I know there's only a minute distance between aphorism and cliché, and the truth is that some of what the band sings here is not new, although distinctive and wise lines are sprinkled throughout. But whether you find the affirmations trite or true depends on one of the central themes of the album: Do you want to live in cynicism or in hope?

I want to think of the friendly affirmations of hope on Love not as sappy slogans, but as being like Kathleen Norris's story about the Greek Orthodox priest advising the doubting seminarian to keep saying the Creeds: The more you say them, the more true they will become for you. And while sometimes the words are familiar, it's also true that in the same song you may find a mixture of the familiar and the jarringly beautiful. So in an upbeat song like "Good Friend," whose rollicking chorus is "All I need is a good good friend, To get me through this," we also find

We are not broken ones,
Just shattered pieces of the same bright sun
Trying to figure out which way to run
And we can't do this alone

and this:

Life is a playground, but it takes a lot of work
So you better learn to love, or it will tear you apart
Cause in the end we are measured by the size of our heart.

The Beatles' "All You Need Is Love" may in fact be a sentimental slogan. But it is also a song that could save your life, or change it. And that's what I found over and over again in listening to this album: Well-constructed songs of grief, confusion, and joy, blending over the course of a well-constructed album to call me to do more, to do better, to live large or go home.

There's real wisdom here, some of it from every spiritual tradition:

If you're asking for directions,
don't you moan about the distance.
Must you lose it, lose it all . . . .
To find your appreciation?
("Complicated Creation") 

and some of it, perhaps, from Pascal, to whom is attributed the idea of the "God-shaped hole" we all try to fill:

If you keep trying to fill your holes with the next best thing
The next best thing will give you more and more holes.

There is real wisdom here, and encouragement aplenty, but this medicine, if medicine it is, comes dipped in honey, all of it delivered in interesting arrangements, a crazy mix of styles ranging from guitar-driven rock to trance to folk. It is no exaggeration to say that I have come to love Cloud Cult's music, love it as I love Death Cab for Cutie, or Arcade Fire, or Mumford and Sons, and for many of the same reasons.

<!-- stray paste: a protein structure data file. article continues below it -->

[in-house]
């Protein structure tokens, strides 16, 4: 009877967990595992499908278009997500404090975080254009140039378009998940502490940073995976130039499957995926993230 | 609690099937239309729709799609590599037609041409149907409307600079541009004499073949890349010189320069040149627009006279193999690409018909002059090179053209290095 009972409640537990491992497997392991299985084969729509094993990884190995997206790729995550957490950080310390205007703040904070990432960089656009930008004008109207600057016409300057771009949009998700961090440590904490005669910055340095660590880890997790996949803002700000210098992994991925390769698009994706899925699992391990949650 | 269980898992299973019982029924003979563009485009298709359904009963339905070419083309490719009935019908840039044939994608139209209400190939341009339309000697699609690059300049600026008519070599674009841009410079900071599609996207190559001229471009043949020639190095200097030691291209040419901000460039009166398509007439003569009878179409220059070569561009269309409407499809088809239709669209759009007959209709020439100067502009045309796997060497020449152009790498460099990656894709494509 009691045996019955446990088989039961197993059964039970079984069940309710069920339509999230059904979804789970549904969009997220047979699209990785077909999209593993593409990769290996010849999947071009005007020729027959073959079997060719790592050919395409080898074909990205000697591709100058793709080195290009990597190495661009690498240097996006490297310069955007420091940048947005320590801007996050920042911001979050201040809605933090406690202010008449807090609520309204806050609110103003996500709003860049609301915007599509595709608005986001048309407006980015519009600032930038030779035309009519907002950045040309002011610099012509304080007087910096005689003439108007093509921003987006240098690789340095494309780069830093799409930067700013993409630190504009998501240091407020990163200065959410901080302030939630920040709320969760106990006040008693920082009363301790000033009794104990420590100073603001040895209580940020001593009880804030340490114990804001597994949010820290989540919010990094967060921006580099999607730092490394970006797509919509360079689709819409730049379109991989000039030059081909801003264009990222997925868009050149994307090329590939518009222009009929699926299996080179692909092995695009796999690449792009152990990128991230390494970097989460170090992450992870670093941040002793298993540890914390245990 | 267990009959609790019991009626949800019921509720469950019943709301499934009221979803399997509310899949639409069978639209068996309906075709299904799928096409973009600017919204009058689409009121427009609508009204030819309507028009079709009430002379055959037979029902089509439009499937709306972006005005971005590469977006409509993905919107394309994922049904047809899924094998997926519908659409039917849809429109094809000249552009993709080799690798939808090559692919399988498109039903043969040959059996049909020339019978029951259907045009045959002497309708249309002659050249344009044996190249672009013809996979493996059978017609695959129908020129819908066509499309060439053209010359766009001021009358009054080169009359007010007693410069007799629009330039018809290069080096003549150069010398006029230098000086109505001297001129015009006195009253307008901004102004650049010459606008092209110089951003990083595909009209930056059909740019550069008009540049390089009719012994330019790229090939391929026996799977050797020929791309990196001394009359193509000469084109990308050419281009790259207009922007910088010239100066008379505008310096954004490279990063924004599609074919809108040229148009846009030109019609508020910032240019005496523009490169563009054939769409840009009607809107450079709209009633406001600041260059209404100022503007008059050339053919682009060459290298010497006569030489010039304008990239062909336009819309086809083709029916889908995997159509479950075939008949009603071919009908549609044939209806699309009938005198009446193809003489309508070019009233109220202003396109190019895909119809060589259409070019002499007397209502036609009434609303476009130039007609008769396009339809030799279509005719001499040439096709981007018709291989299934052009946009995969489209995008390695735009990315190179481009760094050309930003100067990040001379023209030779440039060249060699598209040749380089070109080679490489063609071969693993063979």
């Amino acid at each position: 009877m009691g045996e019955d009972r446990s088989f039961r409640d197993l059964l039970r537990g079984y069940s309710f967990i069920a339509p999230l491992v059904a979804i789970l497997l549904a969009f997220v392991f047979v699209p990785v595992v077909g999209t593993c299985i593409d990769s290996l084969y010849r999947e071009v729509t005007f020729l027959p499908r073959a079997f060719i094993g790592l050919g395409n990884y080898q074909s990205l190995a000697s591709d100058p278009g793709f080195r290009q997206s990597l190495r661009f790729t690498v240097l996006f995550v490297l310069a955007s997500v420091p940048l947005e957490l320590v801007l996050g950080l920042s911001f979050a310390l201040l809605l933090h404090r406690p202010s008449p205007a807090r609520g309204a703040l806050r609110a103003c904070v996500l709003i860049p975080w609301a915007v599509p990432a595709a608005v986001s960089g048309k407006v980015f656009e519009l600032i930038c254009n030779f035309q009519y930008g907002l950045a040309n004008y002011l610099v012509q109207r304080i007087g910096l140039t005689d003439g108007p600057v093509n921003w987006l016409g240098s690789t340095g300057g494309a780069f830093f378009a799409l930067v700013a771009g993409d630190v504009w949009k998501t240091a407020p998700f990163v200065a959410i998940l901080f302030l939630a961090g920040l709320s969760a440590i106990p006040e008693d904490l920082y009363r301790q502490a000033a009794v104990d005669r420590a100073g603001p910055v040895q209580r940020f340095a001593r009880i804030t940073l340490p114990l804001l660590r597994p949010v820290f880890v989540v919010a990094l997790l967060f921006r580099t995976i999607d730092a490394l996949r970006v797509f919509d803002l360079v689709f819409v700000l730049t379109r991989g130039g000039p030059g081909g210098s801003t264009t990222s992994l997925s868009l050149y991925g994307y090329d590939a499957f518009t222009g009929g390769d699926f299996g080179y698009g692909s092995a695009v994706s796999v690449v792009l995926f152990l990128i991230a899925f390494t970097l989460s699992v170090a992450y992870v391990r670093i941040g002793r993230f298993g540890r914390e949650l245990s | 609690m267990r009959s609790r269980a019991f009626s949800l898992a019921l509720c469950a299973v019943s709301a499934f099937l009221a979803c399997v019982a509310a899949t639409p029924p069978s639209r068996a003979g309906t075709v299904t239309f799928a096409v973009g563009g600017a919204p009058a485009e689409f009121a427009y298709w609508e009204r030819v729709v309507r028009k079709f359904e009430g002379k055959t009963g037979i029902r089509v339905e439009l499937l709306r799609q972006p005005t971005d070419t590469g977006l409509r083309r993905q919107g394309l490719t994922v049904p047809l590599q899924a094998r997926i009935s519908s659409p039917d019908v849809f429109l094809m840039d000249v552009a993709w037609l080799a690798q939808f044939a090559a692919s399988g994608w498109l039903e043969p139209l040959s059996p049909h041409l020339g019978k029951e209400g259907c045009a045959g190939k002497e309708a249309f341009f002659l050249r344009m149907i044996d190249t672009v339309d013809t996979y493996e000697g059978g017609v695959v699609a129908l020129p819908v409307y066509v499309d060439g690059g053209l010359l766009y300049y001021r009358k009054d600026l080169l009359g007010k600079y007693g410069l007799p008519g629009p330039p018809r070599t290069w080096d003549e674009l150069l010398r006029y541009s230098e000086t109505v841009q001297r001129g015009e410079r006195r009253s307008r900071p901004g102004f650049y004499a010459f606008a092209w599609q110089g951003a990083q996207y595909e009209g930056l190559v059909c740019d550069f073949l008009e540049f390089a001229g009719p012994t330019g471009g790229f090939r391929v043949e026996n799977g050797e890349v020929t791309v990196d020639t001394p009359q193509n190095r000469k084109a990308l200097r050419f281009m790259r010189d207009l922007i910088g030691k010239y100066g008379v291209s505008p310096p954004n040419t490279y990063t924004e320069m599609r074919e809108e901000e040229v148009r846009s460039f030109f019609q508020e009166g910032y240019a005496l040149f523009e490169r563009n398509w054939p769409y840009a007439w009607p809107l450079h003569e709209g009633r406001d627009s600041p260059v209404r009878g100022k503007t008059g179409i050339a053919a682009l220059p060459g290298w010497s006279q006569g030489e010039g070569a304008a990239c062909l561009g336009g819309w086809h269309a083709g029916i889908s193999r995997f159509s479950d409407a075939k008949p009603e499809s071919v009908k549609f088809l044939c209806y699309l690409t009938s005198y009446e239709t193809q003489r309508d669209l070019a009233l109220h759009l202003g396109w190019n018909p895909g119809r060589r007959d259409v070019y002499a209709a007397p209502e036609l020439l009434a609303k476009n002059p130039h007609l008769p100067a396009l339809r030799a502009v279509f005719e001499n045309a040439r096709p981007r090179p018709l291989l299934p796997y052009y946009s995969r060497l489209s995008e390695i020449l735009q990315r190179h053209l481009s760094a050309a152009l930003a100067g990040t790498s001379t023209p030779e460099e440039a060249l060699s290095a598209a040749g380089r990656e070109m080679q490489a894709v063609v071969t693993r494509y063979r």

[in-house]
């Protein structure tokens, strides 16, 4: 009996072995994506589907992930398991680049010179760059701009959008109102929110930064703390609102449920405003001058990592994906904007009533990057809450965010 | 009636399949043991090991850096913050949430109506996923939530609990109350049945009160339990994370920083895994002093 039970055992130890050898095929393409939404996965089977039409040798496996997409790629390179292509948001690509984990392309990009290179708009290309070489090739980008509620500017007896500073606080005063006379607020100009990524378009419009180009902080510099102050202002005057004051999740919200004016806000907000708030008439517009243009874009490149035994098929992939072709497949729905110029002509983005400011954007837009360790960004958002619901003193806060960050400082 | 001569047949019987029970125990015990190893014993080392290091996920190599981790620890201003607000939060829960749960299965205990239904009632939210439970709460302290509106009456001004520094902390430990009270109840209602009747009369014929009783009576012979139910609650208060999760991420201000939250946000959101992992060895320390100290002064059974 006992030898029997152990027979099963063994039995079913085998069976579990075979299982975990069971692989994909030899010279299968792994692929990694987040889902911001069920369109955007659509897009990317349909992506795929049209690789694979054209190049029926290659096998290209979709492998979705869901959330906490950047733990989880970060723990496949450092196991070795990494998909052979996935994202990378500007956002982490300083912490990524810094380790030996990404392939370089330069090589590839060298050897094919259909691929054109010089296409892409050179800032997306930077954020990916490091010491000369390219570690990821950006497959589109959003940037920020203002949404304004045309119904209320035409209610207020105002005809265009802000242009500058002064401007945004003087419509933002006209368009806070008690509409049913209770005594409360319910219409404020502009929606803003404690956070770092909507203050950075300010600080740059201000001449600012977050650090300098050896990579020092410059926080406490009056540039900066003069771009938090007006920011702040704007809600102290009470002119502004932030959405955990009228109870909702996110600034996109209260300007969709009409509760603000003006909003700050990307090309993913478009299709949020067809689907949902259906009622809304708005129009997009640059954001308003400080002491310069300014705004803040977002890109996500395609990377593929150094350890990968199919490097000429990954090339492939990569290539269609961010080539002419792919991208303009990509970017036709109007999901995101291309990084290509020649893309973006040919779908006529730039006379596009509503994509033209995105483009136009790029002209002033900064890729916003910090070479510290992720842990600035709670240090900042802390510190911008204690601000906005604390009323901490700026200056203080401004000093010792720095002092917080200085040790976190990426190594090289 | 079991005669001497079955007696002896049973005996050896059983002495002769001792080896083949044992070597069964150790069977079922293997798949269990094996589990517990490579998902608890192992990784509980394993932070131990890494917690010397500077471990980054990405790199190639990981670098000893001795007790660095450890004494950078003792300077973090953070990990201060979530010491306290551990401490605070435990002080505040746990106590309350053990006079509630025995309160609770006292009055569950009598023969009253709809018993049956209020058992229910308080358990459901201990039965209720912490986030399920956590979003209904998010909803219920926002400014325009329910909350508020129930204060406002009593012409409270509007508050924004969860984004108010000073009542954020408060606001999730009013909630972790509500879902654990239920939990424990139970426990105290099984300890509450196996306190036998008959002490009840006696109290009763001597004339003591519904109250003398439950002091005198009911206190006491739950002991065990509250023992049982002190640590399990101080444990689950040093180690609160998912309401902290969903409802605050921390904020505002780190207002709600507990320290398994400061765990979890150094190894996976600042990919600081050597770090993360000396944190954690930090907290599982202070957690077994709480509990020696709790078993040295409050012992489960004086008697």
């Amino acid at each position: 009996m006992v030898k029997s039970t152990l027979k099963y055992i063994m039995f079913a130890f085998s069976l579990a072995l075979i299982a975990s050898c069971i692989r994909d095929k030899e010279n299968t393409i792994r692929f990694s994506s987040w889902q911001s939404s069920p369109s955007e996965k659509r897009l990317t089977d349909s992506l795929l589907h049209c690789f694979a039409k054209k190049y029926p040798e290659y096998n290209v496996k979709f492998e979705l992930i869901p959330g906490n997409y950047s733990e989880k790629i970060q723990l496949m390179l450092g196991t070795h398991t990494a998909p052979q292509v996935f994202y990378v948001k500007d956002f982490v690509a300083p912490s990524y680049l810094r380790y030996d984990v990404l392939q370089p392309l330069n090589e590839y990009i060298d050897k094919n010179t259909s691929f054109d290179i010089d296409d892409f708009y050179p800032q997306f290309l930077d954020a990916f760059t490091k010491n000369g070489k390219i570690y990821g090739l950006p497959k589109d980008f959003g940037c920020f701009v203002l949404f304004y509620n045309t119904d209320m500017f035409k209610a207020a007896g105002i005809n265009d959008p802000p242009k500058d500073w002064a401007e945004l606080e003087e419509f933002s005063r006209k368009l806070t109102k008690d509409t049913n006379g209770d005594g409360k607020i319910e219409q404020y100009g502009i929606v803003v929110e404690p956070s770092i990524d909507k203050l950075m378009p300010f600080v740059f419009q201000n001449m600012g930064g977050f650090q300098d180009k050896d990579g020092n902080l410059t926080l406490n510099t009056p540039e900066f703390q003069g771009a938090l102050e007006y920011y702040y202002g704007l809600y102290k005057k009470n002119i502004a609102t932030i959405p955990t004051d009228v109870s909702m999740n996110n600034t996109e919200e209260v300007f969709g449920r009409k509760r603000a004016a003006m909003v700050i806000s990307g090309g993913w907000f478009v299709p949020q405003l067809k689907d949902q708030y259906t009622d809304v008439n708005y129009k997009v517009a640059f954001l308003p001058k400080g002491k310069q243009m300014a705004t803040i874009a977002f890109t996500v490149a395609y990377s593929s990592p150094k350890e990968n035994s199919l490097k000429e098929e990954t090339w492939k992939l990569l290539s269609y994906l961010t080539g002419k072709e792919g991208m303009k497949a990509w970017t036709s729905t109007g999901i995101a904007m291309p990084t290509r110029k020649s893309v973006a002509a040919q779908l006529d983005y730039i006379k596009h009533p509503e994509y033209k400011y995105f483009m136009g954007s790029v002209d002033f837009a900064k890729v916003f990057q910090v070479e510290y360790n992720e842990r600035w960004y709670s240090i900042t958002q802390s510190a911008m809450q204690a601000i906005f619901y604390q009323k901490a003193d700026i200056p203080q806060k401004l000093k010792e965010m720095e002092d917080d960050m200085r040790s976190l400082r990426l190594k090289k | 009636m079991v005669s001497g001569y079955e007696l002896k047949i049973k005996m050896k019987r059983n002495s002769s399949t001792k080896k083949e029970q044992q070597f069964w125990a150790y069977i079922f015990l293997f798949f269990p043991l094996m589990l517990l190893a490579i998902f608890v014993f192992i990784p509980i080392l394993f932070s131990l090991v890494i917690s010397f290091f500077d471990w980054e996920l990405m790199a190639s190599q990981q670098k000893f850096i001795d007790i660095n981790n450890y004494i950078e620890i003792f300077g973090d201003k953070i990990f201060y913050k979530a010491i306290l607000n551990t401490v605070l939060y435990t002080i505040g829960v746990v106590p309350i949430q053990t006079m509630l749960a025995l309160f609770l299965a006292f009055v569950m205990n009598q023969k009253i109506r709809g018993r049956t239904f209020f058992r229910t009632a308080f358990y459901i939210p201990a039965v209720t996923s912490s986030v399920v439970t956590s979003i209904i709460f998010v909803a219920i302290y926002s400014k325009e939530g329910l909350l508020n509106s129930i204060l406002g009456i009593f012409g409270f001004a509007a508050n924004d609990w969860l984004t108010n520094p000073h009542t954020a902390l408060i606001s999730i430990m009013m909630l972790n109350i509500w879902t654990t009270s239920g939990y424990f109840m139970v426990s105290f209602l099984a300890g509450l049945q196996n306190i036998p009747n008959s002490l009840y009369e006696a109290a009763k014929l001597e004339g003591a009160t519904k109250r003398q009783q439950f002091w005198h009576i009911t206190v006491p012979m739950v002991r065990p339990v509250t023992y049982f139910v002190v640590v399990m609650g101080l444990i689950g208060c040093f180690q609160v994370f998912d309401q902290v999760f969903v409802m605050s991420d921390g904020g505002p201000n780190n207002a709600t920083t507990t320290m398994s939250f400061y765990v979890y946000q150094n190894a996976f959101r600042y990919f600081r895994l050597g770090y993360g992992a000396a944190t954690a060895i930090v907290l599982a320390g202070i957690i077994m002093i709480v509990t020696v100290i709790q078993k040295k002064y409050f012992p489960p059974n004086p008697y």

In my thirty-plus years of writing about music, there have been only a handful of times I have felt myself banging up against the limits of language. While I have tried to write about Love and about its effect on a willing listener, I must also fall back on a plea that I have made only a handful of times in my career: Try as I might, I cannot communicate to you how much you need to hear this album.

On the way back from finishing my novel, driving through the trees and valleys of the Texas Hill Country as I listened to the album one last time, I found myself with tears in my eyes.

And clapping.

And singing.

And, I noticed, more than once, that I was performing that action which in my tradition we use when we feel blessed by the very touch of God: crossing myself.

There is also, in my tradition, a strong sense of benediction, the idea that whatever holiness might have happened during our time together, it is secondary to the holiness we are called to participate in outside in the big, hard, beautiful world. I found that benediction in place on Love as well, in the final song, "The Show Starts Now":

They say we're made of chaos
I say we're made of love
That means our show starts now

And so it does.

And so it does.